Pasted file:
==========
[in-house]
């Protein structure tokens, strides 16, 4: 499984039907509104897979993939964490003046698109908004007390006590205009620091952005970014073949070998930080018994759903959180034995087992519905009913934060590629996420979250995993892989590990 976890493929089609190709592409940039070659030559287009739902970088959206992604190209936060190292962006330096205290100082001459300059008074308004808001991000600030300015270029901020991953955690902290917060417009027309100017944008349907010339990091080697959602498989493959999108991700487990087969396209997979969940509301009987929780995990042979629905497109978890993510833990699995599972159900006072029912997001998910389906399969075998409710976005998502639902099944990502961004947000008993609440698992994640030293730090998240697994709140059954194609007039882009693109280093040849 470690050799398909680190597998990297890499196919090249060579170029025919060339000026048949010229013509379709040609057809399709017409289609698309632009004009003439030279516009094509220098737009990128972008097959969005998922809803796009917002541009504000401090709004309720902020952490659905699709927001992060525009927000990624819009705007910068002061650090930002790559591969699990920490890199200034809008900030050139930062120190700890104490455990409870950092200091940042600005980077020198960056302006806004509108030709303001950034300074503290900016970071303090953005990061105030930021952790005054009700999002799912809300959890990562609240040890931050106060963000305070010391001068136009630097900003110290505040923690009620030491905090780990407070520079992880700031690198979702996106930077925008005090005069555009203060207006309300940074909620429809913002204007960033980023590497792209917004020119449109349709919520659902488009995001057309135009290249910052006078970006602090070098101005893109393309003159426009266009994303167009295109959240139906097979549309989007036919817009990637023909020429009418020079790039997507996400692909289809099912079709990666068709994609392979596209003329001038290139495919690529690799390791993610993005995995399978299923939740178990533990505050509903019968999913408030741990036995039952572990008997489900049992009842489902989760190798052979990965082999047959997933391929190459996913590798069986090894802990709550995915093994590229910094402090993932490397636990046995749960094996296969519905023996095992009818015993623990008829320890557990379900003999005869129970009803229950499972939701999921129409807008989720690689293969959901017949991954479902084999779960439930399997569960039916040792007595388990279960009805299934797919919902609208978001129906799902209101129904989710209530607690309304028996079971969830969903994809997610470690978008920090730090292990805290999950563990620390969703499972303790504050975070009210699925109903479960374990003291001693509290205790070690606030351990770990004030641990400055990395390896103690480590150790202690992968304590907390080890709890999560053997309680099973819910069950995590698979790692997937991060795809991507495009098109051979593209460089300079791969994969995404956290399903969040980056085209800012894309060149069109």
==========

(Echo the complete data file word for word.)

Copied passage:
[in-house]
């Protein structure tokens, strides 16, 4: 499984039907509104897979993939964490003046698109908004007390006590205009620091952005970014073949070998930080018994759903959180034995087992519905009913934060590629996420979250995993892989590990 976890493929089609190709592409940039070659030559287009739902970088959206992604190209936060190292962006330096205290100082001459300059008074308004808001991000600030300015270029901020991953955690902290917060417009027309100017944008349907010339990091080697959602498989493959999108991700487990087969396209997979969940509301009987929780995990042979629905497109978890993510833990699995599972159900006072029912997001998910389906399969075998409710976005998502639902099944990502961004947000008993609440698992994640030293730090998240697994709140059954194609007039882009693109280093040849 470690050799398909680190597998990297890499196919090249060579170029025919060339000026048949010229013509379709040609057809399709017409289609698309632009004009003439030279516009094509220098737009990128972008097959969005998922809803796009917002541009504000401090709004309720902020952490659905699709927001992060525009927000990624819009705007910068002061650090930002790559591969699990920490890199200034809008900030050139930062120190700890104490455990409870950092200091940042600005980077020198960056302006806004509108030709303001950034300074503290900016970071303090953005990061105030930021952790005054009700999002799912809300959890990562609240040890931050106060963000305070010391001068136009630097900003110290505040923690009620030491905090780990407070520079992880700031690198979702996106930077925008005090005069555009203060207006309300940074909620429809913002204007960033980023590497792209917004020119449109349709919520659902488009995001057309135009290249910052006078970006602090070098101005893109393309003159426009266009994303167009295109959240139906097979549309989007036919817009990637023909020429009418020079790039997507996400692909289809099912079709990666068709994609392979596209003329001038290139495919690529690799390791993610993005995995399978299923939740178990533990505050509903019968999913408030741990036995039952572990008997489900049992009842489902989760190798052979990965082999047959997933391929190459996913590798069986090894802990709550995915093994590229910094402090993932490397636990046995749960094996296969519905023996095992009818015993623990008829320890557990379900003999005869129970009803229950499972939701999921129409807008989720690689293969959901017949991954479902084999779960439930399997569960039916040792007595388990279960009805299934797919919902609208978001129906799902209101129904989710209530607690309304028996079971969830969903994809997610470690978008920090730090292990805290999950563990620390969703499972303790504050975070009210699925109903479960374990003291001693509290205790070690606030351990770990004030641990400055990395390896103690480590150790202690992968304590907390080890709890999560053997309680099973819910069950995590698979790692997937991060795809991507495009098109051979593209460089300079791969994969995404956290399903969040980056085209800012894309060149069109």